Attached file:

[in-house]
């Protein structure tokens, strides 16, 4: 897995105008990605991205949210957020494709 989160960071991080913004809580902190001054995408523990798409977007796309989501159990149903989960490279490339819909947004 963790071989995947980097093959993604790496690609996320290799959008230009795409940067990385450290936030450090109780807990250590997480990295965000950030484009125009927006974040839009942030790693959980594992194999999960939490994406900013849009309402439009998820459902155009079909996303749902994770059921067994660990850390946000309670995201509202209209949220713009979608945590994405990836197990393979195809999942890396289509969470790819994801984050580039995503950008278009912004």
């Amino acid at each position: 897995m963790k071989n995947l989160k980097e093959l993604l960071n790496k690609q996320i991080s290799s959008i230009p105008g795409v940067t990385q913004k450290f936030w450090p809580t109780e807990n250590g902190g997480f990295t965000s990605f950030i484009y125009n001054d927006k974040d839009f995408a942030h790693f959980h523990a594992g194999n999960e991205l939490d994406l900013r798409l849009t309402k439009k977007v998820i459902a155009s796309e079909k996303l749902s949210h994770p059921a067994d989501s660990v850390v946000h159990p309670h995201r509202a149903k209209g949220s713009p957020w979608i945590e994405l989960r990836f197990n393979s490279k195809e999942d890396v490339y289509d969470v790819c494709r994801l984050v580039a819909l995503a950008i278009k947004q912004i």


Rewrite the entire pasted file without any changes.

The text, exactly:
[in-house]
């Protein structure tokens, strides 16, 4: 897995105008990605991205949210957020494709 989160960071991080913004809580902190001054995408523990798409977007796309989501159990149903989960490279490339819909947004 963790071989995947980097093959993604790496690609996320290799959008230009795409940067990385450290936030450090109780807990250590997480990295965000950030484009125009927006974040839009942030790693959980594992194999999960939490994406900013849009309402439009998820459902155009079909996303749902994770059921067994660990850390946000309670995201509202209209949220713009979608945590994405990836197990393979195809999942890396289509969470790819994801984050580039995503950008278009912004």
């Amino acid at each position: 897995m963790k071989n995947l989160k980097e093959l993604l960071n790496k690609q996320i991080s290799s959008i230009p105008g795409v940067t990385q913004k450290f936030w450090p809580t109780e807990n250590g902190g997480f990295t965000s990605f950030i484009y125009n001054d927006k974040d839009f995408a942030h790693f959980h523990a594992g194999n999960e991205l939490d994406l900013r798409l849009t309402k439009k977007v998820i459902a155009s796309e079909k996303l749902s949210h994770p059921a067994d989501s660990v850390v946000h159990p309670h995201r509202a149903k209209g949220s713009p957020w979608i945590e994405l989960r990836f197990n393979s490279k195809e999942d890396v490339y289509d969470v790819c494709r994801l984050v580039a819909l995503a950008i278009k947004q912004i």